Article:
Charlie: "Well, you can assume that all you want. I'd like to assume that as well, but the fact of the matter is that I have no idea. A lot of people just don't realize how it works, ya know? It's not up to me if I tour. I'm not the one that's going to lay out thirty or forty grand for buses, a crew, hotels and food. These people want to know that the people that they are hiring are going to be able to bring in revenue. It's just like making a film. Before a studio goes out and spends two million dollars, they have to know that the film's going to gross twenty million dollars. That's why they go after the main actors who are the big box-office draw. And right now, we're not a big box-office draw. We're really just a relatively new band, so I have to take a wait and see attitude with it. I don't know what's going to happen or if it's going to happen. The band is a year-and-a-half old and for all intents and purposes, we have one album under our belts that's been released. I personally think it's a little bit of a sleeper. People are just really beginning to tap into it and a lot of people still don't even know about it. Now, we're about to release the third part which is the second full band album, so it's still a relatively new project. I don't know what's going to happen. I could get a call to open up for METALLICA at the Garden or it could just be just a tour for us to be the opening act, which in that case, we'll have to pay to play and I don't know if I'm really up for that. I don't know what's going to happen with that. But I've got no choice, ya know? That's the business." If and when the opportunity to tour does ultimately present itself, what type of set list will you be working with?

Charlie: "Wellif we're an opening act, we'll be lucky if we have thirty minutes. If that's the case, we'll probably do two songs from part two and three songs from part three and that'll be half an hour, if we even get to do that many. Obviously, if we're headlining, we're gonna do and hour, and hour and a half or maybe two hours and do a couple of songs from part one and then all of part two and all of part three. But who knows? This is a crazy business. This album could come out and be just like part two where it was an excellent album but the whole world just went. 'Whatever.' (laughs) I don't know what these people want. I don't give a shit what they want. I did it because I like it. If they like it, that's fine if they don't like it, that's fine, too. I've been there and done that. I can go and get a job just like I did last time or I can go out and work with the band. One of the reasons that I'm back here in New York is because they speak my language in case I have to go back to work. I told my wife, 'I can't go without working. I'm not twenty years old and living with my parents.' If the music takes off and I can make a living with it, then great,. But if I can't I'll just go back to work. The bottom line is that dollars have to be made and bills have to be paid. I've taken a very mature attitude about it, ya know? I can take it any way it goes because I also know you can't fight it (laughs). You can't change it. Whatever happens is what's going to happen."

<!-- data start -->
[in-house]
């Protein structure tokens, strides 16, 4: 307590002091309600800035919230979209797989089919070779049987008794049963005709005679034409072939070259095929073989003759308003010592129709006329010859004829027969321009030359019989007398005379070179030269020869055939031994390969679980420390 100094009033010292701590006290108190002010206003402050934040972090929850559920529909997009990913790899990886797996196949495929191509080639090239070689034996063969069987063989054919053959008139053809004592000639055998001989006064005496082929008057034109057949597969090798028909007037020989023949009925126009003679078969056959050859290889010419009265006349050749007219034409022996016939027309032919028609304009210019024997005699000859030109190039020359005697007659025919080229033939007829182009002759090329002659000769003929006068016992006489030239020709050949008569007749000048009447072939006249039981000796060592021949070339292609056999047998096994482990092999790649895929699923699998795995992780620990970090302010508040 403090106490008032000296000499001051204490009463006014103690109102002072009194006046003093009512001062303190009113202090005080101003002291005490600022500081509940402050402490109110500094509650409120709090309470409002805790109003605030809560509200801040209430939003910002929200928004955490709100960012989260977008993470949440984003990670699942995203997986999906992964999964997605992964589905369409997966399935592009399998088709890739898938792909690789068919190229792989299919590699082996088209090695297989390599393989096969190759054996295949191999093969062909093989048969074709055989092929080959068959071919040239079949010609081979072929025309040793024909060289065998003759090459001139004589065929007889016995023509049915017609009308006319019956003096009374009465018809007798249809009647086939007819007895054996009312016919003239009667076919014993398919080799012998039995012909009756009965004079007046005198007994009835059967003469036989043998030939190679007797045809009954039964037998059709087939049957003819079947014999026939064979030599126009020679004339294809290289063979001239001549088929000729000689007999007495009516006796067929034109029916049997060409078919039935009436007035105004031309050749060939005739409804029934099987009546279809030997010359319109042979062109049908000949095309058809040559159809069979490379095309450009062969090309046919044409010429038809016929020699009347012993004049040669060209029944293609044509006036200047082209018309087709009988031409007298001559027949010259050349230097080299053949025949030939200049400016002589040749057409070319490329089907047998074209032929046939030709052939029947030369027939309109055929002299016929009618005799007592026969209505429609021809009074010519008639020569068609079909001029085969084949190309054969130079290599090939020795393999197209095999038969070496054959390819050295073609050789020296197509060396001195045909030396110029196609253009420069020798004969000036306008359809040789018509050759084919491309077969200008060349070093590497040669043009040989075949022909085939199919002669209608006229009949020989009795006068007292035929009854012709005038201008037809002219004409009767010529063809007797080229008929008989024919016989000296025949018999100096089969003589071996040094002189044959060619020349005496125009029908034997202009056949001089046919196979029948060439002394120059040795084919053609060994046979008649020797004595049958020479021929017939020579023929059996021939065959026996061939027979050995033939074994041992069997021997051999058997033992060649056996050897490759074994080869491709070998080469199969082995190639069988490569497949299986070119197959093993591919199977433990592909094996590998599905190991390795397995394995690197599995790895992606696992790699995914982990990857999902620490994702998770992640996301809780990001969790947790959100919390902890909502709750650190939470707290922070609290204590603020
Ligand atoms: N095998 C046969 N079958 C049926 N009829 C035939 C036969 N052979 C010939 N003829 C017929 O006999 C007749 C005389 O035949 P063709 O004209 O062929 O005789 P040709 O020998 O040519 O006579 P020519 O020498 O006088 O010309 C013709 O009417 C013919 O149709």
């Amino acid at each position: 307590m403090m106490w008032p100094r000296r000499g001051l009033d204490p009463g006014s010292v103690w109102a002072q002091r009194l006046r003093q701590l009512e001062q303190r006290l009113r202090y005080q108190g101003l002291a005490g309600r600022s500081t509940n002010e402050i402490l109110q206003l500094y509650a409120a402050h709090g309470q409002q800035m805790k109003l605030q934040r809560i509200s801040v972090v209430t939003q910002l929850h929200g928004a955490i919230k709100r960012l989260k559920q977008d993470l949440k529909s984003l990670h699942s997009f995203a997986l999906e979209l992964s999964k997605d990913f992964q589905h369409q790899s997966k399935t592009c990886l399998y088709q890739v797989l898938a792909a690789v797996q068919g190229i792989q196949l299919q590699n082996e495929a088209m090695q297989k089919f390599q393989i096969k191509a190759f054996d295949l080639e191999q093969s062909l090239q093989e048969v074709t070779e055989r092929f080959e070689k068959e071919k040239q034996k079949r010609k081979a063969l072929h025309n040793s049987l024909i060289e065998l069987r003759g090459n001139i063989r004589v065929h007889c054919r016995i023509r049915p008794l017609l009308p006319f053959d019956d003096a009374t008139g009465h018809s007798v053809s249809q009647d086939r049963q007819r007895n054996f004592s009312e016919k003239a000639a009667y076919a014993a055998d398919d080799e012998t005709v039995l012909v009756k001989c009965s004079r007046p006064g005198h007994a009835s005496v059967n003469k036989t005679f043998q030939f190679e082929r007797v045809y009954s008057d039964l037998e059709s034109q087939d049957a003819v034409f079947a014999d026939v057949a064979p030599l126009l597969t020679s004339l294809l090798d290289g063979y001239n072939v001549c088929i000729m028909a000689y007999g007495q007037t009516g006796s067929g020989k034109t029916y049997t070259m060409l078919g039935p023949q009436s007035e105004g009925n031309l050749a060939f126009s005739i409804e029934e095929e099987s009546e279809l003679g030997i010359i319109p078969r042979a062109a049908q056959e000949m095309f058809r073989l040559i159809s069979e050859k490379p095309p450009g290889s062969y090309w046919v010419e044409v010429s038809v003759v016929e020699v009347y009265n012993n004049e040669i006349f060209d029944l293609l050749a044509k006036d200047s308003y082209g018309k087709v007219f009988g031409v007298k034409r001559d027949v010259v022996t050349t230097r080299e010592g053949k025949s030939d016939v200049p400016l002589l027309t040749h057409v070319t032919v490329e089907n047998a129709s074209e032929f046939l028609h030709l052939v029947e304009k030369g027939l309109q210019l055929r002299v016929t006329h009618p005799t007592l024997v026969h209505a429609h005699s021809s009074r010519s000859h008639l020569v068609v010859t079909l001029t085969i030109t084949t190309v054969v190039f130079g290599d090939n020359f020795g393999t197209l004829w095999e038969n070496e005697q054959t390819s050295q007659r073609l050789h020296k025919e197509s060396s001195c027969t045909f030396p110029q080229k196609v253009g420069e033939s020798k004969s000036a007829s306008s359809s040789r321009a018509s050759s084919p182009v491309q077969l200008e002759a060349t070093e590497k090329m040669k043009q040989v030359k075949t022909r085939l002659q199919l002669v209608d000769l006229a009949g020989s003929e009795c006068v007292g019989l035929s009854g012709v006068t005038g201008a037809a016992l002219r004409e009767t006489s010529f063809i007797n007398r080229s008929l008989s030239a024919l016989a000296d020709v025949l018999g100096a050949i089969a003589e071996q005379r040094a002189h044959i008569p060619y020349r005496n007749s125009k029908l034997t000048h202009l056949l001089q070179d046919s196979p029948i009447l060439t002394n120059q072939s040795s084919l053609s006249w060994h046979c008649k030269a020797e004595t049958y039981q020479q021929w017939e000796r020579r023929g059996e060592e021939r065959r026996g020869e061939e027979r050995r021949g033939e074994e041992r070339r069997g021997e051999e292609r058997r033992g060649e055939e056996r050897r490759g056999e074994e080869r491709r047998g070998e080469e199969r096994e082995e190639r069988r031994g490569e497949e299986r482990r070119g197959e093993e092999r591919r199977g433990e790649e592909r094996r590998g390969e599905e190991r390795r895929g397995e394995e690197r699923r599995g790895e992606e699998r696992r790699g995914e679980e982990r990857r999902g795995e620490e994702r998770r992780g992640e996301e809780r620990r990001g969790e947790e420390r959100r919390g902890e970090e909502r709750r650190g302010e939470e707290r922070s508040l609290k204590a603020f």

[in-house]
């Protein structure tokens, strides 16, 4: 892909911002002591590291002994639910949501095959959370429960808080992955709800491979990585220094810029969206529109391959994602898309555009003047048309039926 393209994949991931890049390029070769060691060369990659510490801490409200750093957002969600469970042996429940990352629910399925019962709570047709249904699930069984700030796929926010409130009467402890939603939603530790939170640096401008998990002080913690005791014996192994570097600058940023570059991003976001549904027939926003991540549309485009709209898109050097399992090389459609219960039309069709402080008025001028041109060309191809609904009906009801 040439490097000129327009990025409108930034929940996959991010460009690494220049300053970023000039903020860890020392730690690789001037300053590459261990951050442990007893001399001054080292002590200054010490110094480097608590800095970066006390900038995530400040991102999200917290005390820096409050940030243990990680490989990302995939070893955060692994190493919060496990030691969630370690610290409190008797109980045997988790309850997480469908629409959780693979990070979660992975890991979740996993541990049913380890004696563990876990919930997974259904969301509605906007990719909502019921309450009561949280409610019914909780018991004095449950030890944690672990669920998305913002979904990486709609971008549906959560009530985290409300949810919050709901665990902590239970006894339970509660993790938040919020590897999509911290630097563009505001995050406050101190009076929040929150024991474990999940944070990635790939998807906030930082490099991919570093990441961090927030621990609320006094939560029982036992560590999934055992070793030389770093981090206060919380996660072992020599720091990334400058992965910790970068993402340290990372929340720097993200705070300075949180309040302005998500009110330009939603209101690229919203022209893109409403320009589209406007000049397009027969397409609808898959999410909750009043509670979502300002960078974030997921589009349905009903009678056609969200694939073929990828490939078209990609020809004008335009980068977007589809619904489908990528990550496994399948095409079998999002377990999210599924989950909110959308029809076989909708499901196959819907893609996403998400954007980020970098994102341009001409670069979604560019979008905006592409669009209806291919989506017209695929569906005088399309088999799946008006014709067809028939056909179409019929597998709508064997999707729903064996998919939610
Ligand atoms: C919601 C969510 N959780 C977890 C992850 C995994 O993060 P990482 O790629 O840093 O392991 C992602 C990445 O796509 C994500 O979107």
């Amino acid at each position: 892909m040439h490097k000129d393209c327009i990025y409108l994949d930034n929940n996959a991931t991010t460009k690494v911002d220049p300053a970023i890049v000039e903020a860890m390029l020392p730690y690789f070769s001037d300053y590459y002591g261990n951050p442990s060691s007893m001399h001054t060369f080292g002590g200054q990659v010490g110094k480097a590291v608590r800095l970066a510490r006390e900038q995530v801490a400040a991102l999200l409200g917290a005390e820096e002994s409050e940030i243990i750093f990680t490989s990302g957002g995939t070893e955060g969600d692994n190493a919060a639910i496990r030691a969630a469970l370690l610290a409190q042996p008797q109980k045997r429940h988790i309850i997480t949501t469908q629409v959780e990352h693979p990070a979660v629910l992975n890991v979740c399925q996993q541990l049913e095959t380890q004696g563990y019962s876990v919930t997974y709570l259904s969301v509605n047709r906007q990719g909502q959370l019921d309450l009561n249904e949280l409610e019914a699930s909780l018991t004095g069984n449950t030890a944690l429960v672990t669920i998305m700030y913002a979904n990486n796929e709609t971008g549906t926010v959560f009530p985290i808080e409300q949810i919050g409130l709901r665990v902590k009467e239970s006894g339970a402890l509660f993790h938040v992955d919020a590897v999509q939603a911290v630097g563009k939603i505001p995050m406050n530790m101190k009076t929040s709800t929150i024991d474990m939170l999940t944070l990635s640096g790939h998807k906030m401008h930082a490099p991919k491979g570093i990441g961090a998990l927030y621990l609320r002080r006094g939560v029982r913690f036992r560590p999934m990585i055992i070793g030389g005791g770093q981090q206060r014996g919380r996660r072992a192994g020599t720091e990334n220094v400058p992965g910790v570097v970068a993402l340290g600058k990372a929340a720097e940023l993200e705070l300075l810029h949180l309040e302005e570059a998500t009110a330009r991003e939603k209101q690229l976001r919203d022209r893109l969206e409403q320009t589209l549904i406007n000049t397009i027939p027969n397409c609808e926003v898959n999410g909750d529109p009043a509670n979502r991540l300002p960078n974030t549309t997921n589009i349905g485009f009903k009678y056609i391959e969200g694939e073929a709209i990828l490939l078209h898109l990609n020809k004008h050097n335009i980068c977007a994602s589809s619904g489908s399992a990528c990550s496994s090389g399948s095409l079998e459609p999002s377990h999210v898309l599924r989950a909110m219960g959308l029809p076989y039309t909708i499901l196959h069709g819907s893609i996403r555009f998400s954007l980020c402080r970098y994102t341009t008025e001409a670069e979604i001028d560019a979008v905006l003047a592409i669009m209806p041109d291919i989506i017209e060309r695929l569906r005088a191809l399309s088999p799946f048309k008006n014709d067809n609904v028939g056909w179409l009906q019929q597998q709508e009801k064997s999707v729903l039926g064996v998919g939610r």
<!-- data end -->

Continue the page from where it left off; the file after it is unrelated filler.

Read the entire interview at